Wednesday 12 December 2018

Code Splitting in SharePoint Framework Part 2: Optimizing the SharePoint Starter Kit

I was having a look at the SharePoint Starter Kit recently and I have to say it's a very useful collection of sample SPFx webparts, extensions and other modern SharePoint building blocks. You should check it out if you haven't already.

While I was looking at the different components, I noticed something interesting: When I created a production package and observed the minified JavaScript files, the file-sizes were bigger than expected.

(Note that these are just the sizes when the files are extracted on the file system. When they are included in a package and loaded on SharePoint pages, they will be compressed so their sizes would be smaller. The image is just to help compare the file-sizes after the optimisations)

So I started having a closer look at the SPFx components and noticed a few interesting things:

1) @pnp/sp: 

As expected, many of the components were using the @pnp/sp package but each component was statically importing it. This meant that each component will have a copy of @pnp/sp in its individual bundle:

The solution was to implement code splitting and separate out @pnp/sp into it's own file:

This approach has two benefits:
  • All components share the same @pnp/sp bundle
  • The @pnp/sp code is loaded dynamically on the page only when required

2) @pnp/spfx-property-controls

The @pnp/spfx-property-controls package is great when it comes to having pre-created custom controls to use in the SPFx webpart property pane.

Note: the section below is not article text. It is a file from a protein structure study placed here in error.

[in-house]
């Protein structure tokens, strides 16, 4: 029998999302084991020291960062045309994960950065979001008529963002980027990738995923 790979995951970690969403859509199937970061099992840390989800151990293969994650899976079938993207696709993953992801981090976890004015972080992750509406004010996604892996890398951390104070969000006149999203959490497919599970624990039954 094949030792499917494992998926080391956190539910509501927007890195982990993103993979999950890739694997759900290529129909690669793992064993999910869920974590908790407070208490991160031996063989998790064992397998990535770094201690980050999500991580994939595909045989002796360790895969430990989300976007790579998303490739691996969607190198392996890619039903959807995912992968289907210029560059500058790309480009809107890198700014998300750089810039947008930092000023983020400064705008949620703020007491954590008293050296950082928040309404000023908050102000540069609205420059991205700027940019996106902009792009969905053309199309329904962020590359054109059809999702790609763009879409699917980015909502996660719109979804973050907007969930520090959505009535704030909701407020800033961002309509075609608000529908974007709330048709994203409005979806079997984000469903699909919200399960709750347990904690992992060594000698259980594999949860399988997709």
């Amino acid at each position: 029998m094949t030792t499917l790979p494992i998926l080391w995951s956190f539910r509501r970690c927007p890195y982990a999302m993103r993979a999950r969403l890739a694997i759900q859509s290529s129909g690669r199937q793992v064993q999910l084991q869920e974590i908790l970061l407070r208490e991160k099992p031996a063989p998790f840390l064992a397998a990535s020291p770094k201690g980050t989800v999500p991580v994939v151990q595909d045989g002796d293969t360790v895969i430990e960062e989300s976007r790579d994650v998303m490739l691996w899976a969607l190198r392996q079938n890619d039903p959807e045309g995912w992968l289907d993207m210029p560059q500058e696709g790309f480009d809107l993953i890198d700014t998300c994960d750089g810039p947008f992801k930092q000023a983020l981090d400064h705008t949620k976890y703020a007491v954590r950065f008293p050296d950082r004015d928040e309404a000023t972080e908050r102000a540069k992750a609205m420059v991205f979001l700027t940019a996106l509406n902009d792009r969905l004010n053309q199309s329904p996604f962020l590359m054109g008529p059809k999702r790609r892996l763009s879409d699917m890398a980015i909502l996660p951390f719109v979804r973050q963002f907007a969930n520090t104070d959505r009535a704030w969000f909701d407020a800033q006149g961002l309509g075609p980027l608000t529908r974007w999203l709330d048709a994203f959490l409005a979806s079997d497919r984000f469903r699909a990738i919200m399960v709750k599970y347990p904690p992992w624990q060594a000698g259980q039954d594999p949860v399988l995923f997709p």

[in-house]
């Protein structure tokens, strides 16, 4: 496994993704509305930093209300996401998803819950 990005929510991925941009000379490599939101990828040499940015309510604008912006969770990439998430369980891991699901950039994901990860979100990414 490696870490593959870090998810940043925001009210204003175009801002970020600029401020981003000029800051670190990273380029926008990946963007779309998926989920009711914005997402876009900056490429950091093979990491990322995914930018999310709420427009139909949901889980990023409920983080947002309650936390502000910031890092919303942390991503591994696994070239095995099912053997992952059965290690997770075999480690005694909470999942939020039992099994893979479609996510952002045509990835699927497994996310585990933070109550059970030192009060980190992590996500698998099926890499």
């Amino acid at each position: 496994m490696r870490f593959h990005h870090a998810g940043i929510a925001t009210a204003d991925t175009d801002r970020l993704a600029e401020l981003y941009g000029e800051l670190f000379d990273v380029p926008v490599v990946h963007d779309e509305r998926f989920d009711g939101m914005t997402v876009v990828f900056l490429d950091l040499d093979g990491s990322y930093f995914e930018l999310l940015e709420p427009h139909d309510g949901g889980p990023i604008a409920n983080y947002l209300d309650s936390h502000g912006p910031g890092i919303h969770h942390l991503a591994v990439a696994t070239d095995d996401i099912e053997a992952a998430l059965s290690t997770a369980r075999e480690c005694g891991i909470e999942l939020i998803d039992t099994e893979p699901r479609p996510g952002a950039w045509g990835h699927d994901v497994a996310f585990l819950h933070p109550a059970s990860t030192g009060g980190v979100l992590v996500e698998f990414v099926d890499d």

One thing worth noting though is that the property pane is loaded much less frequently than the webpart code itself. The property pane is used only to configure the webpart so the code is only needed then and not when the web part loads normally on the page.

To further optimize the webpart bundles, we can separate out the property pane code (including the components from the @pnp/spfx-property-controls package) and load it on the page dynamically only when the property pane is loaded.

So instead of statically importing the property pane components like this:

We could dynamically import them:

This would also mean that the property pane custom controls will be split into their own JavaScript bundles and multiple webparts using the same type of control will share the code:

This is particularly helpful with controls like `PropertyFieldCollectionData` which is more than 700kb in uncompressed format!

After implementing both these changes, we can see that the file sizes have been considerably reduced:

Also important to note is not only the filesize reduction, the main benefit of this approach is that there is no duplicate code in the components.

I have submitted a Pull Request with these changes to the SP Starter Kit GitHub repo if you want to checkout the code:

Here is a link if you want to checkout the official Microsoft docs on dynamic loading of packages:

Thanks for reading!

1 comment:

Unknown said...

Awesome buddy, keep going!! Very useful info and improvement